Tuesday, February 27, 2024
HomeLifestyleHealthOnline Canadian Pharmacies Save Hovland Woman Almost 80% on Prescription Drugs

Online Canadian Pharmacies Save Hovland Woman Almost 80% on Prescription Drugs

Shannon Crossbear, a baby-boomer and long time Hovland, MN resident, was facing an affordability crisis for a life saving pre­scription drug. Crossbear is covered under Medicare insurance and she opted for a sup­plementary pharmacy plan known as Medi­care Part D. Part D premiums are generally more than $1,000 per year in the government/ private program.

Back to her affordability crisis. Crossbear normally purchased a three month supply of a prescription drug from a USA pharmacy. She went online and researched the cost of buying the identical drugs from a Canadian pharmacy. She posted her results on social media.

“Let me tell you the difference,” she wrote. “In the USA, one three month supply of med­ication, with insurance, the out of pocket co­pay is $790.” She went on to emphasize that she expected to pay $790 after her Part D plan paid its contracted share.

Pricing the exact same prescription at an online Canadian pharmacy she found her out of pocket and only cost is $166.45. Canadi­an pharmacies do not accept Medicare pay­ments, so Crossbear saves more than $600 on each quarterly prescription fill. She’d save even more if she didn’t pay the Part D pre­miums.

“It now looks possible that my work hours do not have to match my age in order to live,” she wrote. “Game changer.”

When Crossbear expressed concerns over the costs of her prescription at the local clinic, she was referred to a USA online pharmacy started by a businessman named Mark Cuban called Cost Plus Drugs. Cuban’s company has very competitive pricing, but it does not yet offer some of the newer, more expensive pharmaceuticals, including the one Crossbear had been prescribed.

Crossbear did some research on other drugs and found seriously lower costs in Canada. One prescription inhaler she knew about that sells for $90 stateside listed for $12 in Can­ada.

“The fact that doctors do not share this in­formation with patients, especially those on long term medication and/or fixed incomes, is of concern,” Crossbear said. “I wonder how many (people) are rationing or not taking life saving medicines because they simply don’t know.”

One reason physicians and clinics are not informing patients about Canadian pharma­cies is because the act of buying drugs out of the country and importing them, even for per­sonal use, is illegal. Although no one, to date, has been prosecuted for doing so, it would not be prudent for an American physician to promote illegal activity. The prohibition against importation has some limited excep­tions, and Congress is considering legislation that would make importation for personal use legal.

Despite the legal issues, it has been esti­mated in a recent study at the University of Florida that more than two million Americans purchase prescription drugs from pharmacies in other countries, either online or in person.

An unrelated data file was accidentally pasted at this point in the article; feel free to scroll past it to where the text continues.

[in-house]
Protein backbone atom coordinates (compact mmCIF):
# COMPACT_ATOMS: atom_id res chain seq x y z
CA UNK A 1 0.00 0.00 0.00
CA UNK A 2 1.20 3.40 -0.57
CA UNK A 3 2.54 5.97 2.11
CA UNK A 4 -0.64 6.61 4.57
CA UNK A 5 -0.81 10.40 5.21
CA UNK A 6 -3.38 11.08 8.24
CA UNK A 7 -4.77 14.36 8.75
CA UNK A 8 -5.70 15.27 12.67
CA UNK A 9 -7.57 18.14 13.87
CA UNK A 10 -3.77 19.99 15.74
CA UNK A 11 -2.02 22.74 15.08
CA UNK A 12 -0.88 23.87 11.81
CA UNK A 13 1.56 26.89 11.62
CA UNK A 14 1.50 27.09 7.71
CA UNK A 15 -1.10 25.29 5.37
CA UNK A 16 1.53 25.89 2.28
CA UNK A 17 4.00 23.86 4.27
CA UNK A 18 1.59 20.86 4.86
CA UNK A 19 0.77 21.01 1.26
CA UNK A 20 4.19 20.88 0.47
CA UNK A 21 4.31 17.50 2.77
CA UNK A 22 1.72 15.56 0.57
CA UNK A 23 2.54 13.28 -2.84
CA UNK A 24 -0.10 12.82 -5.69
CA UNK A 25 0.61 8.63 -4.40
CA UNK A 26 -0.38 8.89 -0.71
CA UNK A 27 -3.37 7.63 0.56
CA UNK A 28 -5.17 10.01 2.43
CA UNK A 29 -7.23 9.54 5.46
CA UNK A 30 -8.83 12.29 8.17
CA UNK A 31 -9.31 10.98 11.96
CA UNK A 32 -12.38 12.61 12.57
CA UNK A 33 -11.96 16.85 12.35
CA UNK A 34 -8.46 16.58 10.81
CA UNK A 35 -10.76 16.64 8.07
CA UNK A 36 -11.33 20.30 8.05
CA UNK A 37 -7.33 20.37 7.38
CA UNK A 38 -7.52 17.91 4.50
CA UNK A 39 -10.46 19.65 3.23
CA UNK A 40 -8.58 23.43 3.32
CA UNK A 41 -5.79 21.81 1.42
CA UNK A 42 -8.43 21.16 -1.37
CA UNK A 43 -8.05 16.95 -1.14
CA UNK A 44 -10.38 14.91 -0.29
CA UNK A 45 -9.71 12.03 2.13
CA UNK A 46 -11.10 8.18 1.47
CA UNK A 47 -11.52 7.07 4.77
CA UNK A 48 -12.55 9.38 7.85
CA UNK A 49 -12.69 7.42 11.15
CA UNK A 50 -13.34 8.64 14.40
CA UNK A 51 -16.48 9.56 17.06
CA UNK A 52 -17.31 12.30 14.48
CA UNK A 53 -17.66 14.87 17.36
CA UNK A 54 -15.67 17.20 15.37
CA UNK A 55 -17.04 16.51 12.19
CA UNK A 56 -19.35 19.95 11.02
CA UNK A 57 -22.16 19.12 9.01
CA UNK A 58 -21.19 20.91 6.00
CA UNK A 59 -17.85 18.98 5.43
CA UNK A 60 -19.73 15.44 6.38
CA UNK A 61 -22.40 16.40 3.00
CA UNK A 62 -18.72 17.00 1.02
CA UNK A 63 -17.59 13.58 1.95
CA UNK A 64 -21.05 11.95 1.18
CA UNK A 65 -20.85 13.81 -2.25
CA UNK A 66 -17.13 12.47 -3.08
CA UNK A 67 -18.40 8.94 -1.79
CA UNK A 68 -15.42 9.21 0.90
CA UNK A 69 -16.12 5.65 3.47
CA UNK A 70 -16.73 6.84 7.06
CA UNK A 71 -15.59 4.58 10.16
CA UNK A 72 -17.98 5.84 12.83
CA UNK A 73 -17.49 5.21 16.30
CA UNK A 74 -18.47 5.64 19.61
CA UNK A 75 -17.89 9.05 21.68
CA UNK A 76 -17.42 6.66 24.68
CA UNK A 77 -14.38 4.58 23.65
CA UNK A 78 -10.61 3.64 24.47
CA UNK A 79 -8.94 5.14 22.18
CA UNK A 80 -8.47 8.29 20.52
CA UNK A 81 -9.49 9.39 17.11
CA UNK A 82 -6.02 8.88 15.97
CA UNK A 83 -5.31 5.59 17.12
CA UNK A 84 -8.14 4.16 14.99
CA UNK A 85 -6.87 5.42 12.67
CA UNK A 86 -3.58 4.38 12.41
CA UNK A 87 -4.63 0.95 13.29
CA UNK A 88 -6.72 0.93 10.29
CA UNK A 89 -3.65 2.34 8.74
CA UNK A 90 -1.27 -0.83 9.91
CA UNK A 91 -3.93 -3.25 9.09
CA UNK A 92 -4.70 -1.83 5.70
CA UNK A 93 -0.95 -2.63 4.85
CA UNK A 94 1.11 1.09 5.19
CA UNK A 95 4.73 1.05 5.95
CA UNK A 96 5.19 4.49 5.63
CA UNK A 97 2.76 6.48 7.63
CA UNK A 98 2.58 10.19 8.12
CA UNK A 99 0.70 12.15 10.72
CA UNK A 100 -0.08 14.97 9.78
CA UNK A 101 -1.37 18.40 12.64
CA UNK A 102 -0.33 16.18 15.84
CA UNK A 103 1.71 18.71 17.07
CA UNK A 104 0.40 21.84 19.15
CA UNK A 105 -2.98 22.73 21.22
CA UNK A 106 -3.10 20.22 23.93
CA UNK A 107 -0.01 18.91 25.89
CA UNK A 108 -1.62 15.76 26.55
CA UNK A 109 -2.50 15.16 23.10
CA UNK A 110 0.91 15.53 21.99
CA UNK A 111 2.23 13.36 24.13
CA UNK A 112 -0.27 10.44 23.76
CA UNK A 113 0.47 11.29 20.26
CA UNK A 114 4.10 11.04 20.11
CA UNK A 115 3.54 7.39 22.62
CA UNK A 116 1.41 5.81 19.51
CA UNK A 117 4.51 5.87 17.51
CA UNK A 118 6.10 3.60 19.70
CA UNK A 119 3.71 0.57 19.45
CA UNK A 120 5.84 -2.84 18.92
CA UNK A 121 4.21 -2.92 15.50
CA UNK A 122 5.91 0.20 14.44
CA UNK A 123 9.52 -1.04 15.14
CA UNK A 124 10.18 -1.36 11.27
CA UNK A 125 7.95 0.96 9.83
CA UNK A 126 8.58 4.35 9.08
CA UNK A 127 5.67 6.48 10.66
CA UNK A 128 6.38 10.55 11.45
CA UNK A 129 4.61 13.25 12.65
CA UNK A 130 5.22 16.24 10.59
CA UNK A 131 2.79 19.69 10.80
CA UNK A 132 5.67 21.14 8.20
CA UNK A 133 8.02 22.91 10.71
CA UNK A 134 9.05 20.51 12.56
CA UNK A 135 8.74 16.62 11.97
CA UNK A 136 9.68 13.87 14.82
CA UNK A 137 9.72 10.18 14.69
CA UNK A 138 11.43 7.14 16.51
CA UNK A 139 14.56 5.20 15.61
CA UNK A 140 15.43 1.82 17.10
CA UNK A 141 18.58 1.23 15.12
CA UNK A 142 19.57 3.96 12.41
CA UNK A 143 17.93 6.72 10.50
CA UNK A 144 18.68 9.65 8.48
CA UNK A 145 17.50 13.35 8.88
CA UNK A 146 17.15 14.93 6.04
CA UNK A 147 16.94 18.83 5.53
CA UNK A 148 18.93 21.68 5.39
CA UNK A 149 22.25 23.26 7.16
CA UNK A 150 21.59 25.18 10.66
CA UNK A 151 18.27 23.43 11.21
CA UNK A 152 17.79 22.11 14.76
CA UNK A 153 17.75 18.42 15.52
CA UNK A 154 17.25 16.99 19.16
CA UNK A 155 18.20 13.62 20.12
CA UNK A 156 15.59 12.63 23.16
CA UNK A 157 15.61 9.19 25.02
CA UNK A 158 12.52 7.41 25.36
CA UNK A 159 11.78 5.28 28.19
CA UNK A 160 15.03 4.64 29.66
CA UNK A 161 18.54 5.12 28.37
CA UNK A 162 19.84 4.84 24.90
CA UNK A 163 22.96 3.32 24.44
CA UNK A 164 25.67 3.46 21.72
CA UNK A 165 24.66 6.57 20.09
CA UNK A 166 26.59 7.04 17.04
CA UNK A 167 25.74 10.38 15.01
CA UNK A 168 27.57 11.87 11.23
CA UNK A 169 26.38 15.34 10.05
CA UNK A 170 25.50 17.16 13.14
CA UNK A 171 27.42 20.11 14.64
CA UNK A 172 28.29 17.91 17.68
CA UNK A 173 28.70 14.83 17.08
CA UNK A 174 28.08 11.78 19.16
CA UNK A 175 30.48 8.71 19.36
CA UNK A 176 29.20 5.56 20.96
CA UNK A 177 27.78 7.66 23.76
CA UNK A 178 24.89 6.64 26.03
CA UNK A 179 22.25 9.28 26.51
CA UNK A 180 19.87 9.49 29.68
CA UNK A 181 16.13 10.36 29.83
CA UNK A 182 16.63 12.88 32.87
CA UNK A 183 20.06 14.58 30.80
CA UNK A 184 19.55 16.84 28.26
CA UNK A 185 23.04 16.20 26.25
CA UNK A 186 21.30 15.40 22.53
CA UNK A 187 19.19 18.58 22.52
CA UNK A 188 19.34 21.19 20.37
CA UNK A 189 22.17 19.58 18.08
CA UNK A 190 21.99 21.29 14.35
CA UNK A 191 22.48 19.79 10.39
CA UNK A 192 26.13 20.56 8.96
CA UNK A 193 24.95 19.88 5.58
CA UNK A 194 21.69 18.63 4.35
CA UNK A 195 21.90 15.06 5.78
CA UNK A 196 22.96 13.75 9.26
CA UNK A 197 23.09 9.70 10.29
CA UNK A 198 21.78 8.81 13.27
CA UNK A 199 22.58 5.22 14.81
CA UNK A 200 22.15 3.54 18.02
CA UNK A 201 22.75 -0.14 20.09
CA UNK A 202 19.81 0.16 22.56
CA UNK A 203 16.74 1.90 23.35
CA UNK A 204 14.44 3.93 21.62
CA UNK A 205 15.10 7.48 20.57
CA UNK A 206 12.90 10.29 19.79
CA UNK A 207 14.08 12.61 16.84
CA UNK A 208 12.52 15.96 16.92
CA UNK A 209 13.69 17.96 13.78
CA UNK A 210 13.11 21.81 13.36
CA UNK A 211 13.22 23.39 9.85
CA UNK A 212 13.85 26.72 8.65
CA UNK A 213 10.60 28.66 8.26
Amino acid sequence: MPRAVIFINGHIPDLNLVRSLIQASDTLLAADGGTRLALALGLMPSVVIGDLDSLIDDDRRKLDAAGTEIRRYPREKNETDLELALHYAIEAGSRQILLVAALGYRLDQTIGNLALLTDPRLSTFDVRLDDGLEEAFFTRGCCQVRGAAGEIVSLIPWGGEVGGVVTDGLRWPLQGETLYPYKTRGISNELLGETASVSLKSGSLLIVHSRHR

In the meantime, American consumers of pharmaceuticals can research Cuban’s costplusdrugs.com to see if they might save money buying domestically.

Alternatively people can research costs and make purchases of up to a 90-day supply of most drugs from Canadian pharmacies. Like American mail order/online pharmacies, the Canadian pharmacy requires a prescription submitted by a US based medical doctor, which most physicians willingly do, when asked.

Crossbear contacted her Canadian pharma­cy by telephone and was impressed with the helpful attitude and service provided.

Before jumping onto a website and ordering a prescription, seek out the Canadian Interna­tional Pharmacy Association www.cipa.com. Formed in 2002, CIPA is a great source for information about safe, online pharmacies. You can also check www.pharmacychecker.com for additional information and reputable pharmacies. Both sites have extensive Q&A sections to help you navigate placing and re­ceiving an order.

Steve Fernlund
Steve Fernlund
Typically these “about me” pages include a list of academic achievements (I have none) and positions held (I have had many, but who really cares about those?) So, in the words of the late Admiral James Stockwell, “Who am I? Why am I here?” I’m well into my seventh decade on this blue planet we call home. I’m a pretty successful husband, father, and grandfather, at least in my humble opinion. My progeny may disagree. We have four children and five grandchildren. I spent most of my professional life in the freight business. At the tender age of 40, early retirement beckoned and we moved to Grand Marais. A year after we got here, we bought and operated the Cook County News Herald, a weekly newspaper in Grand Marais. A sharp learning curve for a dumb freight broker to become a newspaper editor and publisher. By 1999 the News Herald was an acquisition target for a rapidly consolidating media market. We sold our businesses and “retired” again, buying a winter retreat in Nevada. In the fall of 2016, we returned to Grand Marais and bought a house from old friends of ours on the ridge overlooking Lake Superior. They were able to move closer to family and their Mexico winter home. And we came home to what we say is our last house. I’m a strong believer in the value of local newspapers--both online and those you can wrap a fish in. I write a weekly column and a couple of feature stories for the Northshore Journal. I’m most interested in writing about the everyday lives of local people and reporting on issues of importance to them.
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